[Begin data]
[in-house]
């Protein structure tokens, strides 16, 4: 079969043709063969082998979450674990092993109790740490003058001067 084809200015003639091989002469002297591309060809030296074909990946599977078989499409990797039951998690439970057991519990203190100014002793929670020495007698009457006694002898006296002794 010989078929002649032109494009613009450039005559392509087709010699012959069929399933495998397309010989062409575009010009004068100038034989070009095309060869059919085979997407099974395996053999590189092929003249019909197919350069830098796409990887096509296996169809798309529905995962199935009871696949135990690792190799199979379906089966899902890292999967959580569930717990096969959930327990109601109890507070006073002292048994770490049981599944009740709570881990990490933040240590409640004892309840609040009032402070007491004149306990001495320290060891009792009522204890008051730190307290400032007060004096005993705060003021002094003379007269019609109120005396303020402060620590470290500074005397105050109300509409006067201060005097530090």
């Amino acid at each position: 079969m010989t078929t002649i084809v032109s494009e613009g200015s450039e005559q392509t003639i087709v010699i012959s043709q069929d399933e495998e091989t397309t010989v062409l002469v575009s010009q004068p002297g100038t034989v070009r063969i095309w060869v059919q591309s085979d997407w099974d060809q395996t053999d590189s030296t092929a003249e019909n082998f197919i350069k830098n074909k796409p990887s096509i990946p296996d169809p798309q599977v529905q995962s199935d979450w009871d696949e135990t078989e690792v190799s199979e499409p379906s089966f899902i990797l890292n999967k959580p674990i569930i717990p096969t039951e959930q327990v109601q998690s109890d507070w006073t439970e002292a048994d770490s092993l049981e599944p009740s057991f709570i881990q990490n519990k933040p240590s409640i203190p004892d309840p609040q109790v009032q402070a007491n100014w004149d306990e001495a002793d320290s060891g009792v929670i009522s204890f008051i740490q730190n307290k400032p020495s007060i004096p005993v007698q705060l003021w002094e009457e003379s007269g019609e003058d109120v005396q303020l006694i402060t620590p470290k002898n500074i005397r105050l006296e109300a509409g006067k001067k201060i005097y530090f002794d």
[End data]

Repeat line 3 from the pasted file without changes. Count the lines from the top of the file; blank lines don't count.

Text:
């Amino acid at each position: 079969m010989t078929t002649i084809v032109s494009e613009g200015s450039e005559q392509t003639i087709v010699i012959s043709q069929d399933e495998e091989t397309t010989v062409l002469v575009s010009q004068p002297g100038t034989v070009r063969i095309w060869v059919q591309s085979d997407w099974d060809q395996t053999d590189s030296t092929a003249e019909n082998f197919i350069k830098n074909k796409p990887s096509i990946p296996d169809p798309q599977v529905q995962s199935d979450w009871d696949e135990t078989e690792v190799s199979e499409p379906s089966f899902i990797l890292n999967k959580p674990i569930i717990p096969t039951e959930q327990v109601q998690s109890d507070w006073t439970e002292a048994d770490s092993l049981e599944p009740s057991f709570i881990q990490n519990k933040p240590s409640i203190p004892d309840p609040q109790v009032q402070a007491n100014w004149d306990e001495a002793d320290s060891g009792v929670i009522s204890f008051i740490q730190n307290k400032p020495s007060i004096p005993v007698q705060l003021w002094e009457e003379s007269g019609e003058d109120v005396q303020l006694i402060t620590p470290k002898n500074i005397r105050l006296e109300a509409g006067k001067k201060i005097y530090f002794d």